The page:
Laurel horsemen joined cast of 700 on filming of ‘Little Big Man’ in 1969

By 
Jaci Webb Of The Laurel Outlook
Thursday, December 2, 2021
Laurel horsemen are pictured on the set of the film ‘Little Big Man.’ From left are Robert Boyd, LeeRoy Langlinais and O.J. All.

Laurel horsemen are pictured on the set of the film ‘Little Big Man.’ From left are Robert Boyd, LeeRoy Langlinais and O.J. All.

Karen Teeters (center) and her daughters Devienne Weekes, left , and Rene Roth, right.

Karen Teeters (center) and her daughters Devienne Weekes, left , and Rene Roth, right.

It was a hot and dusty September back in 1969 and three Laurel horsemen rode across the Montana prairie, something they did often. But at the time, the rolling hills and river banks in Yellowstone and Bighorn counties had been turned into a Hollywood set for the filming of “Little Big Man.”

Much of the filming was done southeast of Billings on the Earl Rosell Ranch and at the site of the actual battle of the Little Bighorn, which took place in June of 1876. But during September and October of 1969, director Arthur Penn and his crew filmed some of the fort scenes on the Clarks Fork River south of Laurel and the Fred Benner and Adolph Kamerzel property near Park City.

“Little Big Man,” starring Dustin Hoffman and Faye Dunaway, was released in 1970 with a gala party in Billings at the old Fox Theater, now the Alberta Bair Theater. North Broadway in front of the theater was closed for the occasion and local cast members and dignitaries mingled in the street before heading into the theater to see this epic film. Adrian Heidenreich, a former Native American Studies professor at Eastern Montana College (now Montana State University Billings), said the film featured many area tribal members in the cast of 700. He said “Little Big Man” was viewed as the one of first major films to be told from the Native perspective. Chief Dan George of the Tsleil-Wautuh Tribe was nominated for an Academy Award for his portrayal of Old Lodge Skins, a Cheyenne patriarch.

The Babcock Theatre in Billings screened “Little Big Man” this past October and the theater was packed with an audience mostly too young to have been around in 1970 when it was first released. Heidenreich introduced the film and read off the names of local tribal members who had roles in the film, playing Lakota Sioux and Cheyenne warriors at the battle.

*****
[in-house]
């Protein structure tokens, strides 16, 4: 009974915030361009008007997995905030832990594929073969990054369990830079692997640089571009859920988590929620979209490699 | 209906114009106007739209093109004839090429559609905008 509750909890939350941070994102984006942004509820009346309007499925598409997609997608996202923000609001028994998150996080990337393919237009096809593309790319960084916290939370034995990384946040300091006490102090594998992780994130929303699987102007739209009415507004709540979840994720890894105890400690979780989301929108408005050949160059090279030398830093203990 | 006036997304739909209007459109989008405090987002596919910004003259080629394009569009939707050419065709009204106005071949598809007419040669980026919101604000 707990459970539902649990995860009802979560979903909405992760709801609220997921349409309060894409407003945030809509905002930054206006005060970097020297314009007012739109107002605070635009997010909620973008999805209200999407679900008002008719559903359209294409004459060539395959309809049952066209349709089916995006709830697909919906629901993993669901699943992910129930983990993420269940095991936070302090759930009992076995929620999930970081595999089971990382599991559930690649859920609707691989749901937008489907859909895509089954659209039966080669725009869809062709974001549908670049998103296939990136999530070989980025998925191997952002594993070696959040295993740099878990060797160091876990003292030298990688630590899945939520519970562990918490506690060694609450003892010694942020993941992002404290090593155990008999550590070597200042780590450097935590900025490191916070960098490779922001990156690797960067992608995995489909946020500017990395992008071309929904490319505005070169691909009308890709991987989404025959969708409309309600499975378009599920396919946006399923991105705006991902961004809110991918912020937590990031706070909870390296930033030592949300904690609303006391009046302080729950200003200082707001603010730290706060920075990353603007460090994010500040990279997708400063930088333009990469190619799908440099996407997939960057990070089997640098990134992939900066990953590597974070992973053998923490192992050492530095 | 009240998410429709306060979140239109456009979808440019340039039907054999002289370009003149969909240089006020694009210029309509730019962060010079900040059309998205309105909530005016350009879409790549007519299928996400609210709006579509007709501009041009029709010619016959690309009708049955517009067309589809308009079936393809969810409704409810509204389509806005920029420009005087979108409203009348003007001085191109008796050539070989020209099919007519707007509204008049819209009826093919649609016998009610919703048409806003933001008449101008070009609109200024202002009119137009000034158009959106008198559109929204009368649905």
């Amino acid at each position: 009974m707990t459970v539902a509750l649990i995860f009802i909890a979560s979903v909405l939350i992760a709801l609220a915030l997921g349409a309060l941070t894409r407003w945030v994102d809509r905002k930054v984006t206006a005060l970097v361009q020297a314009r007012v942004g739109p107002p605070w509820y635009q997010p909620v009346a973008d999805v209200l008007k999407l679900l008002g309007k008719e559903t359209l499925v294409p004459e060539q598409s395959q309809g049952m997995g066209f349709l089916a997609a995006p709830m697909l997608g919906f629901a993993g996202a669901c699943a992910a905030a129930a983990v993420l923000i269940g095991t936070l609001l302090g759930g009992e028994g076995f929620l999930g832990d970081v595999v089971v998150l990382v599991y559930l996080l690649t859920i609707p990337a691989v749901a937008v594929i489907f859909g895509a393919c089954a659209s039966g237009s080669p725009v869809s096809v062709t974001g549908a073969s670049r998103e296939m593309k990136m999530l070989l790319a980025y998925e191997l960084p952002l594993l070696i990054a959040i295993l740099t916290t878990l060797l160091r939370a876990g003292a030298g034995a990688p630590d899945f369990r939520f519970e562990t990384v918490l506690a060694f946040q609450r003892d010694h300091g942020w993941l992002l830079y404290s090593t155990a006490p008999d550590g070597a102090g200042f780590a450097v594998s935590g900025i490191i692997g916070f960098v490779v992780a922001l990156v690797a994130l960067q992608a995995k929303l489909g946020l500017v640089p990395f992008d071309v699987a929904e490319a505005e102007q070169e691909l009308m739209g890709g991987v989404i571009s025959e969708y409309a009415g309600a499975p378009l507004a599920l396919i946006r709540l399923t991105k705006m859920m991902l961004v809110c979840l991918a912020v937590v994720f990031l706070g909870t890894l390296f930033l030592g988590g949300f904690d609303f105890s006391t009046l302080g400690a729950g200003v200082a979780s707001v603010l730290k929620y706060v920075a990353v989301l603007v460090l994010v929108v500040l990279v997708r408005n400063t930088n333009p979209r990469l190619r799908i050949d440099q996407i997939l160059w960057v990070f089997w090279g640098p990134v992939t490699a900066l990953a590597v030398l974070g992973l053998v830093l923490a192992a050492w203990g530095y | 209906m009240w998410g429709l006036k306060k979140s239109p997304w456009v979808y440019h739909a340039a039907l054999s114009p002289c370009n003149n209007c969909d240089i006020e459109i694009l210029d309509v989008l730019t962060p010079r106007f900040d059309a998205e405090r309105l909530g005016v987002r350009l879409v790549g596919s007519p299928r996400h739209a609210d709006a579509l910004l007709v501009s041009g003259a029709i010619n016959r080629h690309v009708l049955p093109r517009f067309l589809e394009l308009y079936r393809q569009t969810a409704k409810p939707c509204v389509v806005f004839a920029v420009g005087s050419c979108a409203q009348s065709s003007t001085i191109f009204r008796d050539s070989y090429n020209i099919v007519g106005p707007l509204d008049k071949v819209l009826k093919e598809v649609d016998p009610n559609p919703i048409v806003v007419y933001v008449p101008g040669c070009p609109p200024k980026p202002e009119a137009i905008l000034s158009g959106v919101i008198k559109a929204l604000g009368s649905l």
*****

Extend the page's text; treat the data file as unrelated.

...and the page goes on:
Back in 1969, the film crew put out the call for locals with strong riding skills to play cavalrymen. Three Laurel horsemen—LeeRoy Langlinais, O.J. All and Robert Boyd—were among those who answered the call and were selected to portray members of the cavalry. The men were paid $100 a day, and they spent one to two weeks on the film, as long as they could get away from their regular jobs.

Langlinais worked in the lab at the Laurel Refinery and a week was about all he could take off. His daughter Karen Teeters was 9 at the time and she remembers her dad coming home from the movie set covered in dust. She laughs remembering the riding lessons her dad had to take.

“I think Dad got a kick out of it. He’d been riding his whole life and here they were teaching him how to ride,” Teeters said.

One local horseman was kicked off the movie set for forgetting to take his sunglasses off, according to a 1969 article in the Laurel Outlook. Another rider was let go because he had a peculiar way of thrusting out his elbow when he rode. Penn wanted the cavalry riders to be uniform.

One day, Teeters and her sister got to visit the set and eat lunch with the cast and crew.

“I remember coming home and thinking it was fun to be there,” she said.

Teeters went to see the film with her family when it was released in 1970, but she said they had a hard time picking their father out from the 100 cavalrymen depicted in the film. The Laurel Outlook quoted a company spokesman as saying that the local riders were “the best crew of horsemen they had ever used.” The article said there were 600 Native Americans used in the film and 100 riders depicting the cavalry. Among the Laurel men, All was the only one had a close-up scene in the film.

All was quoted in the Laurel Outlook article as saying the Humane Society was on set every day, ensuring the safety of the horses. Stuffed horses were used in the battle scenes to show a dead or wounded horse and the tomahawks that were used in the film were rubber, All explained.

All three Laurel men in the film were good riders. Langlinais was born in 1923 in Louisiana and always loved horses, Teeters said. He rode as much as he could at the Laurel Saddle Club. While the family never had enough land to board their own horses, her dad always had one and the kids got to ride a bit, too.

Another big thrill for Langlinais was being an outrider in the Montana Centennial Cattle Drive of 1989. He borrowed a duster jacket from Bruce Teeters, Karen’s husband, and rode along with long-time Laurel teacher Bob Graham’s wagon team.

For a horseman living more than a thousand miles away from Hollywood back in 1969, being on a movie set in one of the most iconic films ever shot in Montana was a big deal. Teeters and her family planned to watch the film together so her daughters and grandchildren can watch for Langlinais.

Category:

Poll

Have you attended a ball game or track meet this spring?

The Laurel Outlook

 

You can find the historic archives of our paper here:

https://laureloutlook.newspapers.com/

 

We use Google cookies to determine our demographic of visitors to our site. You can opt out here.

We also use Twitter Analytics to track clicks from our twitter feed.